Pang Sang Yee v. Kelly et al
ORDER signed by Judge J.P. Stadtmueller on 12/1/2017. Respondents Jeff Sessions, John F. Kelly, Thomas Holman, Glenn Triveline, and Anthony Brugger DISMISSED from action. Petition AMENDED to include Dale Schmidt, Sheriff of Dodge County, Wisconsin, as a Respondent in this action. Clerk of Court DIRECTED to effect service of the Petition and this Order upon Respondent. Within 30 days, Respondent to file motion to dismiss or answer Petition. IF RESPONDENT FILES ANSWER, briefing to proceed as fo llows: Petitioner's brief in support of his Petition due within 30 days of filing of Respondent's answer; Respondent's opposition brief due within 30 days of service of Petitioner's brief or 45 days of this Order if Petitioner doe s not file a brief; Petitioner's reply due within 10 days of filing of Respondent's brief. IF RESPONDENT FILES MOTION, briefing to proceed as follows: Petitioner's brief in opposition due within 30 days of filing of Respondent's motion; Respondent's reply due within 15 days of filing of Petitioner's brief. Civil L.R. 7(f) governs page limitations. See Order for further details. (cc: all counsel)(jm)
UNITED STATES DISTRICT COURT
EASTERN DISTRICT OF WISCONSIN
AMOS PANG SANG YEE,
Case No. 17-CV-1035-JPS
JEFF SESSIONS, JOHN F. KELLY,
THOMAS HOLMAN, GLENN
TRIVELINE, and ANTHONY
This case comes before the Court on a petition for a writ of habeas
corpus filed by Amos Pang Sang Yee (“Yee”) pursuant to 28 U.S.C. § 2241,
challenging the constitutionality of his continued detention by federal
immigration officials. (Docket #1). As an initial matter, the Court must
screen Yee’s petition under Rule 4 of the Rules Governing Section 2254
Proceedings, which requires the Court to examine the petition and dismiss
it if it plainly appears from the petition and any attached exhibits that the
petitioner is not entitled to relief in the district court.1
FACTS AND PROCEDURAL HISTORY
Yee is a native of Singapore. He came to the United States in
December 2016 seeking asylum because he allegedly experienced
Rule 1(b) of those Rules and Civil Local Rule 9(a)(2) give this Court the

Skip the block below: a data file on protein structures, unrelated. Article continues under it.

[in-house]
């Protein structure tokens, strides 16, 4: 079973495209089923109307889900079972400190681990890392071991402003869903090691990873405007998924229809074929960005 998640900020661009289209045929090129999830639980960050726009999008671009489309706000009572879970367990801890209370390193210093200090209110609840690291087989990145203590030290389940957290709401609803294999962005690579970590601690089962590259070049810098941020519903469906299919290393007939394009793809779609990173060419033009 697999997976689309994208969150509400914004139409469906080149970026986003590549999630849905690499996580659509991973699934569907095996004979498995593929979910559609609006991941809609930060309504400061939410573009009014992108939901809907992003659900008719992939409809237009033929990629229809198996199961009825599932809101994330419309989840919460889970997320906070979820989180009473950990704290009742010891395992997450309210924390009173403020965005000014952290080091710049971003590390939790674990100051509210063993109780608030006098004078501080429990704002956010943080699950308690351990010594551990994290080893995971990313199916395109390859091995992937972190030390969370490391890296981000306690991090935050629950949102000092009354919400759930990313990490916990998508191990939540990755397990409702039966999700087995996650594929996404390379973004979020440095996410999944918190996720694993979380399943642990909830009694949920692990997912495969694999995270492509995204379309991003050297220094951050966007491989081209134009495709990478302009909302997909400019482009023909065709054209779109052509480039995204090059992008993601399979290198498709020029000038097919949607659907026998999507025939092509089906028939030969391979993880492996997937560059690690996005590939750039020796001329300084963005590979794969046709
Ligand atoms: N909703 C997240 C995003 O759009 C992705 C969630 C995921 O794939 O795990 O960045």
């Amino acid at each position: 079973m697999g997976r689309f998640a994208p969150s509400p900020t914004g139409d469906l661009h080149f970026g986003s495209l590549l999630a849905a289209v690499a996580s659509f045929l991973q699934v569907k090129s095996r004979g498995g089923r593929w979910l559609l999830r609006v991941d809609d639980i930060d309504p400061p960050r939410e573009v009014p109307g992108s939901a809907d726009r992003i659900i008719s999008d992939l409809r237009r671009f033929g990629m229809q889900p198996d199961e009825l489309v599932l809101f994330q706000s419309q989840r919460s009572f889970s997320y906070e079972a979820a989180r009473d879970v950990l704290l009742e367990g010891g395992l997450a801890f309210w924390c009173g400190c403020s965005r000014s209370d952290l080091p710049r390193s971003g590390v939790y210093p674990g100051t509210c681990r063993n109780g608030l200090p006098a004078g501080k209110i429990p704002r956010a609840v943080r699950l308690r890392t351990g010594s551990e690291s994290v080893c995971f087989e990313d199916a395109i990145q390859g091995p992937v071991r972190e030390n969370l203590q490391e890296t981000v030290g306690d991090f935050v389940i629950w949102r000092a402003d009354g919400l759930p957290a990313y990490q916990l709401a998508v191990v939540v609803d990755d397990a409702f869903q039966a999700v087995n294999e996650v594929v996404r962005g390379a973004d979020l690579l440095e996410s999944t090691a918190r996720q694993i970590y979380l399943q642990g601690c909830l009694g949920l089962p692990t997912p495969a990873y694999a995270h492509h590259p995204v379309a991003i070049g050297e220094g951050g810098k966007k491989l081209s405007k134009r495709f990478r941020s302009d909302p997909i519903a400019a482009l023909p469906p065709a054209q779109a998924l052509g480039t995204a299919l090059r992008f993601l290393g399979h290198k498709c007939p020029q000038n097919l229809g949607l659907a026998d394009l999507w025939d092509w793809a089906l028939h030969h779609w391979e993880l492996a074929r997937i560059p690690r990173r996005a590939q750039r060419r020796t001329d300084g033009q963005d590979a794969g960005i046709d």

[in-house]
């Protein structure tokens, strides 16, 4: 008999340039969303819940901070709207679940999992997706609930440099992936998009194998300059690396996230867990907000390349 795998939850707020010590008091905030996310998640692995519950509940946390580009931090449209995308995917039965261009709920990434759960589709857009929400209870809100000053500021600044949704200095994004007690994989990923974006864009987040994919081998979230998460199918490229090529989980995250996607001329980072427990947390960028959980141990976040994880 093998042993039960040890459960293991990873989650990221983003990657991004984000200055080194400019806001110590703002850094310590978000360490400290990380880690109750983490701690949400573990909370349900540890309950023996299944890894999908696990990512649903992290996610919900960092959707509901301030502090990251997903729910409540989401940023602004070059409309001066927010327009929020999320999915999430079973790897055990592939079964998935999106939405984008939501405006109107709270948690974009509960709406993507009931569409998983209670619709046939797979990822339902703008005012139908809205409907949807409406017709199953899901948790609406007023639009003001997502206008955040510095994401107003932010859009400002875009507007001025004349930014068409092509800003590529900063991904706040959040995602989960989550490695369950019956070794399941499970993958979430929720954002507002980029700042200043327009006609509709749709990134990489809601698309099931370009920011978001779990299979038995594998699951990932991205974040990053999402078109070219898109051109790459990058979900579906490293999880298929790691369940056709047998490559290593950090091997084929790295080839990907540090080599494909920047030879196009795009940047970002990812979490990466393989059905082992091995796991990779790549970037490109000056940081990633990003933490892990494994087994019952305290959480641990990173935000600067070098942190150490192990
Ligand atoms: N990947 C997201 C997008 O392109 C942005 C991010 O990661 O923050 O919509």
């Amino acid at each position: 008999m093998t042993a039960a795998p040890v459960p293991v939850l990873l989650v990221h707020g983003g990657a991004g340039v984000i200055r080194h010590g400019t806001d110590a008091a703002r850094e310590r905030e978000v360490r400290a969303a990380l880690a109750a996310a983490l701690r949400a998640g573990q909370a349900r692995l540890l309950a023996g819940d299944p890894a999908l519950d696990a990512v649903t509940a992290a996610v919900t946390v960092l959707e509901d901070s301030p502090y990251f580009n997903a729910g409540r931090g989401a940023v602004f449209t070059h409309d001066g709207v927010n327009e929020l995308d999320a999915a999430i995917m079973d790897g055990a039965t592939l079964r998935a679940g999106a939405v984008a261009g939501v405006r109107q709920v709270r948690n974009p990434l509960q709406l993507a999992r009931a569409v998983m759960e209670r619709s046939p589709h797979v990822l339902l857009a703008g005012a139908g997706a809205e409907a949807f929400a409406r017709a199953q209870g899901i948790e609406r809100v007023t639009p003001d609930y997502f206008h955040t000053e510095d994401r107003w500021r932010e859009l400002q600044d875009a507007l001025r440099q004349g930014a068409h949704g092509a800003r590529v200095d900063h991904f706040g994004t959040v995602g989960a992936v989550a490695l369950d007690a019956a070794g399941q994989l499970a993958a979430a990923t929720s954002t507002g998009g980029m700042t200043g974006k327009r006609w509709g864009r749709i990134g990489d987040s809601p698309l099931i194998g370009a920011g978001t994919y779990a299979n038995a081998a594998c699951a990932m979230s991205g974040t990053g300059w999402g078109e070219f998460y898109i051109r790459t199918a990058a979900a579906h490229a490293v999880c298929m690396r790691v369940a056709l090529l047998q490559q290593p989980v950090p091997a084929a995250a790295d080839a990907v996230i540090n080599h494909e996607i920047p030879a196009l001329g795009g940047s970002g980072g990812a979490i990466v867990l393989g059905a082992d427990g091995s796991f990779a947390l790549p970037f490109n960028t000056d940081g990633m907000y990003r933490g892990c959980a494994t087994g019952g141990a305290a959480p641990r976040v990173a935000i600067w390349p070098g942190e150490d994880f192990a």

authority to apply the rules to other habeas corpus cases, including the rule
permitting screening of the petition.
persecution in his home country for expressing criticism of the
Immigration and Customs Enforcement (“ICE”) agents detained
Yee upon his arrival at Chicago O’Hare International Airport on
December 16, 2016. Yee applied for asylum before the United States
Immigration Court in Chicago, and on March 24, 2017 an immigration
judge granted Yee’s asylum application. According to Yee, the
immigration judge found that Yee is a “refugee” within the meaning of
the Immigration and Nationality Act (“INA”), 8 U.S.C. § 1101 et seq., and
is therefore entitled to asylum. ICE appealed the decision to the Board of
Immigration Appeals (“BIA”), which has not yet ruled on the appeal.
Yee remains detained at the Dodge County Detention Center in
Juneau, Wisconsin. He requests that the Court order his immediate release
from custody and placement on parole pending a decision by the BIA.
Yee contends that his detention by ICE since December 2016—now
nearly one year—has exceeded a reasonable period and violates his right
to due process. (Docket #1 at 6-8).
The Supreme Court has forbidden indefinite detention of aliens
who are ordered removed from this country. See Zadvydas v. Davis, 533
U.S. 678, 701 (2001); see also Clark v. Martinez, 543 U.S. 371, 378 (2005). The
presumptively reasonable period of detention for purposes of effecting
removal, following issuance of a final removal order, should not exceed
six months. Zadvydas, 533 U.S. at 701.
The question for Yee is whether the Supreme Court’s reasoning in
Zadvydas and Clark should extend to aliens being held pending a final
removal order. Of course, Yee is not subject to a final order of removal;
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indeed, the point of his petition is to speed the resolution of the
proceedings that will culminate in a final order and to secure his release
during their pendency. While the Court harbors concern that Supreme
Court precedent forecloses Yee’s claim, see, e.g., Demore v. Hyung Joon Kim,
538 U.S. 510 (2003) (holding that Zadvydas does not require release of alien
detained under § 1226(c) pending judicial review of a removal order), the
issue of Yee’s entitlement to relief in light of the procedural posture of his
removal proceedings will be left for briefing by the parties.
Next, given the piecemeal nature of the Supreme Court’s
jurisprudence in this area—with each case focusing generally on the
constitutionality of detention under a single statute section—the specific
statute under which Yee is being detained may prove relevant to
resolution of Yee’s petition. While Yee’s petition suggests that his
detention arises out of 8 U.S.C. § 1226(c), see (Docket #1 at 6-7), it appears
to the Court that his detention likely stems from 8 U.S.C. § 1225(b).
Section 1226(c) would apply to Yee’s detention if, prior to being
taken into custody, he was admitted into the United States and was
thereafter being removed due to criminal convictions. In Yee’s case,
however, he alleges that he was never admitted into the United States.
Rather, upon arriving in the United States at a Chicago airport, Yee states
that he was immediately detained by ICE agents. Section 1225(b) appears
the better fit, as it applies to “arriving aliens” and prescribes the
procedure employed when an arriving alien “indicates an intention to
apply for asylum” or a “fear of persecution.” 8 U.S.C. § 1225(b)(1)(A)(ii).
Because arriving aliens who have never been admitted to the United